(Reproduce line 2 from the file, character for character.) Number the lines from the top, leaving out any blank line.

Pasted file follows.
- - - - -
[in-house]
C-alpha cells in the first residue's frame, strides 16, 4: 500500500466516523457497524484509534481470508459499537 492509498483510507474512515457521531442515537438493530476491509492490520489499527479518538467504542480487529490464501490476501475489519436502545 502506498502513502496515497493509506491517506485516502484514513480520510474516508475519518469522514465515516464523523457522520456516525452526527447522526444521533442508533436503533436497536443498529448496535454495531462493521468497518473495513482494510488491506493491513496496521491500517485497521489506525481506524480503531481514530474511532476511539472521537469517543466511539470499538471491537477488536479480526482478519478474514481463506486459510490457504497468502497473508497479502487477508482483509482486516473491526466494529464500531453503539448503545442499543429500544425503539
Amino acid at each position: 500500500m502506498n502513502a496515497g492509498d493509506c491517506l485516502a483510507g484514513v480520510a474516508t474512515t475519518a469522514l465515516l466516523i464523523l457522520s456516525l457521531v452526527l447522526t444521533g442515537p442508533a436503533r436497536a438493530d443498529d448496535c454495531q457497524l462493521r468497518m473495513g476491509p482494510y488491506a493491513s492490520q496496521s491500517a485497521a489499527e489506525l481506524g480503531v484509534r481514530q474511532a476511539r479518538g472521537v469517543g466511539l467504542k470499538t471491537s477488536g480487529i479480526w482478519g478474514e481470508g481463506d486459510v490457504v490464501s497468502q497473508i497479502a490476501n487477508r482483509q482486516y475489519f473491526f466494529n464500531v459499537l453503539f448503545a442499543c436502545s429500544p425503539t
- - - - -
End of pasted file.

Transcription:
C-alpha cells in the first residue's frame, strides 16, 4: 500500500466516523457497524484509534481470508459499537 492509498483510507474512515457521531442515537438493530476491509492490520489499527479518538467504542480487529490464501490476501475489519436502545 502506498502513502496515497493509506491517506485516502484514513480520510474516508475519518469522514465515516464523523457522520456516525452526527447522526444521533442508533436503533436497536443498529448496535454495531462493521468497518473495513482494510488491506493491513496496521491500517485497521489506525481506524480503531481514530474511532476511539472521537469517543466511539470499538471491537477488536479480526482478519478474514481463506486459510490457504497468502497473508497479502487477508482483509482486516473491526466494529464500531453503539448503545442499543429500544425503539